On This Day in Aviation History

December 14, 2011

On This Day in Aviation History: December 14th

2006 – The classified U.S. spy satellite known only as USA-193 is launched atop a Delta II rocket from Vandenberg Air Force Base in California. It would fail after reaching orbit, and rather than risk allowing its sensitive data falling into the wrong hands and/or crashing into a populated area, in 2008 the Pentagon would decide to use it as a test target to show off its SM-3 anti-satellite missile.

1988 – JAL (Japan Airlines) announces that they will be the first airline to add personal video screens on their 747-400s in the first and business class cabins.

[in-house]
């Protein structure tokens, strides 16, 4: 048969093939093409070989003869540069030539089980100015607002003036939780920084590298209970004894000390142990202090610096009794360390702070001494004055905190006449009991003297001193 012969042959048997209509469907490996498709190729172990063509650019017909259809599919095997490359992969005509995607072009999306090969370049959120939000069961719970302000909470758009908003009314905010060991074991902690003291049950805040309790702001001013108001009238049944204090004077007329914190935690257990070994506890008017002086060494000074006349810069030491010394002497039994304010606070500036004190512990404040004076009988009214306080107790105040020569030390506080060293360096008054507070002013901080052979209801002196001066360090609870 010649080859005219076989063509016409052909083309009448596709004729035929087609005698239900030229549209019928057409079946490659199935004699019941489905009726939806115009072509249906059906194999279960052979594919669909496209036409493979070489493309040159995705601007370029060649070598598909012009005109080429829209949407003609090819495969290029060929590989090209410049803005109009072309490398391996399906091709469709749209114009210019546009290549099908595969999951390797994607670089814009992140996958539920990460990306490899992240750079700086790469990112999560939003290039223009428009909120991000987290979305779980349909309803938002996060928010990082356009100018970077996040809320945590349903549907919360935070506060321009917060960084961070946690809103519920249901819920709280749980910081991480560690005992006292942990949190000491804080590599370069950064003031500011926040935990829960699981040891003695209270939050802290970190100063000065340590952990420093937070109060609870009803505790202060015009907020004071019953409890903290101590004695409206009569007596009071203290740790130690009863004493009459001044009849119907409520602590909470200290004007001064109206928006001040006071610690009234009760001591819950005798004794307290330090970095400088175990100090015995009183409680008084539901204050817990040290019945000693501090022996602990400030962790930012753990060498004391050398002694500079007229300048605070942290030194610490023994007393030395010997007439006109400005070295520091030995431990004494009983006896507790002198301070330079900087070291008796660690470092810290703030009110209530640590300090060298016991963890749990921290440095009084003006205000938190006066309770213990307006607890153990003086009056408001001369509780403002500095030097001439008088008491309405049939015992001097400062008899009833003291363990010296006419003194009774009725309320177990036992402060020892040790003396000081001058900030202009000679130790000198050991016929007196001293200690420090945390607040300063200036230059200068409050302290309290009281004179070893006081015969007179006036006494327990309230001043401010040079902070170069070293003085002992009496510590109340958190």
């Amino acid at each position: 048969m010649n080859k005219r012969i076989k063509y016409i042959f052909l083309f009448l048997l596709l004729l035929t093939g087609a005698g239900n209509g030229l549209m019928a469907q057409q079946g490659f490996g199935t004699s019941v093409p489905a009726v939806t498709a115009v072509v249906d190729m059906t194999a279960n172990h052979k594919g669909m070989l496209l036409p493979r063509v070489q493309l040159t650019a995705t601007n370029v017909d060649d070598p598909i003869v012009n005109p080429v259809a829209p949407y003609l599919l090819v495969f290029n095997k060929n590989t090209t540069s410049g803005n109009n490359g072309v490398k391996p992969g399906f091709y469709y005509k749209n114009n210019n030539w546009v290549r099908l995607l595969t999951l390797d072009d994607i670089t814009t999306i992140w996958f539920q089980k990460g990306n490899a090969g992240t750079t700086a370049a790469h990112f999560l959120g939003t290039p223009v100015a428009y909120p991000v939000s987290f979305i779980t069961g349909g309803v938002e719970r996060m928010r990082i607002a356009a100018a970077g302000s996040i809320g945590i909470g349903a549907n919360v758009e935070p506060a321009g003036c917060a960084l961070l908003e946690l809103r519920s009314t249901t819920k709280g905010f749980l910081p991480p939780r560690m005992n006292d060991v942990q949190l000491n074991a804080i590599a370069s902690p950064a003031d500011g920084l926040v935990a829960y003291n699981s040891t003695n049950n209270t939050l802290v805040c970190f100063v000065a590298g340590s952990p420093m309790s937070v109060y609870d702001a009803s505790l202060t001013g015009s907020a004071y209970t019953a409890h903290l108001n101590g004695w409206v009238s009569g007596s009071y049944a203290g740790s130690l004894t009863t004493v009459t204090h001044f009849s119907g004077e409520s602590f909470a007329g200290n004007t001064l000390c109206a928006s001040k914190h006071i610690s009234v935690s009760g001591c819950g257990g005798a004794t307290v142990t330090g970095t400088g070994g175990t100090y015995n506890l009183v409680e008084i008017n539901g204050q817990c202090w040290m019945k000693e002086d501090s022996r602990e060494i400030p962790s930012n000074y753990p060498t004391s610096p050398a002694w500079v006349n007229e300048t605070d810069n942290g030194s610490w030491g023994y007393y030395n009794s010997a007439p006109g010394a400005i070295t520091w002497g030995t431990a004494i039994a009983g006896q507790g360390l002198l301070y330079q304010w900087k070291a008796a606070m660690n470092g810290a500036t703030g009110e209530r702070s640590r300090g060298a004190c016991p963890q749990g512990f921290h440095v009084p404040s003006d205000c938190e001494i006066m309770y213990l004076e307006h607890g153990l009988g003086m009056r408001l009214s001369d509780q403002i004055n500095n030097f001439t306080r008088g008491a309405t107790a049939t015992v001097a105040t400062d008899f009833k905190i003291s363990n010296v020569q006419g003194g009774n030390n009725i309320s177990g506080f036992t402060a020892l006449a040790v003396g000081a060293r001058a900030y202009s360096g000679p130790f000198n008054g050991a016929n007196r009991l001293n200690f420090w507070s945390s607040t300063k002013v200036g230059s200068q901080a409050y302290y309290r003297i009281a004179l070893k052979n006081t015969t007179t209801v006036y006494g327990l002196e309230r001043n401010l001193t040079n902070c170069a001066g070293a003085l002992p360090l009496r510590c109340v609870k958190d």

Grumman X-29

Grumman X-29

1986 – Burt Rutan’s Voyager takes off for what would be the first flight around the world without refueling. The challenging 26,366-mile flight took just over 9 days in very cramped quarters for the two pilots on-board.

1984 – The Grumman X-29, and experimental forward-swept wing aircraft, makes its first flight from Edwards Air Force Base. Two of the aircraft were built and flown for about a decade. One is on display at the National Museum of the USAF and the second at the Dryden Flight Research Center. Don’t be fooled by the one at the National Air and Space Museum in Washington, DC…it’s just a full-scale model.

1962Mariner 2 becomes the first spacecraft to fly past Venus.

1959 – Altitude record of 103,389ft is set by an F-104 Starfighter.

1927 – The US aircraft carrier USS Lexington was commissioned.

1903 – Wilbur Wright makes the first unsuccessful attempt at powered flight. The Wright Flyer would stall after only 3.5 seconds in the air before crashing 105 feet away.